In the late 2000s, the track was used on Harry Hill's TV Burp, usually played when Harry or the Knitted Character ride a jelly.

"Wipe Out" has been included in a number of film soundtracks, including those of Dark Star (1974), Dirty Dancing (1987), The Sandlot (1993), Toy Story 2 (1999), Recess: School's Out (2001), The Cat in the Hat (2003) and Surf's Up (2007).

In 2014, the track was played in the 29th episode of season 5 of Regular Show as the "ancient call of the surfers".

The Fat Boys feat. The Beach Boys version

"Wipe Out"
Single by The Fat Boys & The Beach Boys
from the album Crushin' and Still Cruisin'
Fat Boys - "Crushin"
ReleasedJuly 10, 1987
Format7" vinyl, 12" vinyl
Recorded1986
GenreOld-school hip hop, rap rock, surf rock
Length3:50
LabelPolyGram
Bob Berryhill, Pat Connolly, Jim Fuller and Ron Wilson
Brian Wilson, Albert Cabrera, Tony Moran & The Beach Boys
The Fat Boys & The Beach Boys singles chronology
"Jail House Rap"
(1985)
"'Wipe Out'"
(1987)
"The Twist (Yo, Twist)"
(1988)

In the summer of 1987, the Fat Boys collaborated with the Beach Boys on a version of "Wipe Out" that made #12 in the U.S. and #2 in the U.K.

Music video

The music video begins with an announcement of a boxing match with the Fat Boys and Beach Boys in attendance, but the match is interrupted by a fight. In the following scene, the Fat Boys load up a car with swimsuits and then drive off. The Beach Boys are driving a dune buggy through the city. Both bands go around the city in the direction of a beach, while they perform the song and draw the city inhabitants to the beach, where one of the Fat Boys tries to lift a heavy weight and is laughed at by some women. The Beach Boys play DJ in the street.[10]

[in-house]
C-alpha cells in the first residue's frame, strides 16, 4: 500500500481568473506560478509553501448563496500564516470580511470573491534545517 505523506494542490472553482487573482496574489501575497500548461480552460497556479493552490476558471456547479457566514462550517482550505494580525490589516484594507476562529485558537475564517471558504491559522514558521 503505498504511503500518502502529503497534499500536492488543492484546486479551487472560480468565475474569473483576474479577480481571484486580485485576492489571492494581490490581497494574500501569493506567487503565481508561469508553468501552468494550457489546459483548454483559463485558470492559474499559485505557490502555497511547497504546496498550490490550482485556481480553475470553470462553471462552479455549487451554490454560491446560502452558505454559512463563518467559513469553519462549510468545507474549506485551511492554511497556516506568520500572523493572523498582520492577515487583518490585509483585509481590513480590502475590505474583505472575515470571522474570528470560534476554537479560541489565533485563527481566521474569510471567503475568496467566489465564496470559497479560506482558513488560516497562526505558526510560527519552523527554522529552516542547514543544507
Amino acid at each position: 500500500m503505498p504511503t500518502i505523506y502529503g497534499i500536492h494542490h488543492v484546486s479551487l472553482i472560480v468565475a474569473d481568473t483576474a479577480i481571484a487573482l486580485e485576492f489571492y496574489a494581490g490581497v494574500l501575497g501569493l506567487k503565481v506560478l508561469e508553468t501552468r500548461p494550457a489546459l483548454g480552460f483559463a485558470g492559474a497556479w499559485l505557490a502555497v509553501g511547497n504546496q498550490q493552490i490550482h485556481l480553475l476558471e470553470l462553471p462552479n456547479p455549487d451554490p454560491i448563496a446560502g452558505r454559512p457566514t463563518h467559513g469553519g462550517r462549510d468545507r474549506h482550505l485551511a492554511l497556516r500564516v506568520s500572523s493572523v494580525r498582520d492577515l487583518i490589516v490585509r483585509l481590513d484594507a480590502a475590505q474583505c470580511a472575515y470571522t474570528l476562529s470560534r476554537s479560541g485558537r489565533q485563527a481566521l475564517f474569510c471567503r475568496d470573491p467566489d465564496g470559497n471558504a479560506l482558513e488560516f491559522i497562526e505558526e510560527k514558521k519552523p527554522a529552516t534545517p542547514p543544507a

Track listings

7" Single

  1. Wipeout! 3:50
  2. Fat Boys - Crushin' 3:40

12" Maxi

  1. Wipeout! (Wave I) 6:05
  2. Wipeout! (Wave II) 5:43
  3. Fat Boys - Crushin' (12") 5:38

Charts

Chart (1987) Peak
position
US Billboard Hot 100 12
UK Singles Chart 2
German Singles Chart 30
Dutch Top 40 Singles Chart 13
Belgian Singles Chart 17[11]
Norwegian Singles Chart 2
New Zealand Singles Chart 2

Other cover versions

References

  1. ^ Wolf Marshall. Stuff! Good Guitar Players Should Know: An A-Z Guide to Getting Better. Books.google.com. p. 131. Retrieved .
  2. ^ "The Surfaris". Internet Movie Database. Retrieved .
  3. ^ "Wipe out in Canadian Top Singles Chart". Library and Archives Canada. Archived from the original on 2017-10-27. Retrieved 2013.
  4. ^ "Wipe out in German Chart". Media control. Retrieved 2013.
  5. ^ "Surfaris". Official Charts Company. Retrieved 2013.
  6. ^ a b "The Surfaris awards on Allmusic". Allmusic. Retrieved 2013.
  7. ^ "Wiping Out a Myth". Orange County Register. 2002. Archived from the original on 2007-09-28. Retrieved .
  8. ^ "Morton Downey Jr. Dies, Combative Talk Show Host Was An Icon Of The 1980s". CBS News. 2001-03-13.
  9. ^ [1]
  10. ^ "The Fat Boys, feat. The Beach Boys - "Wipe Out" - ORIGINAL VIDEO - stereo HQ". YouTube. 2010-03-09. Retrieved .
  11. ^ "Fat Boys & The Beach Boys - Wipeout!". Ultratop.be. Retrieved .
  12. ^ "ANIMAL | full Official Chart History | Official Charts Company". Officialcharts.com. Retrieved .

  This article uses material from the Wikipedia page available here. It is released under the Creative Commons Attribution-Share-Alike License 3.0.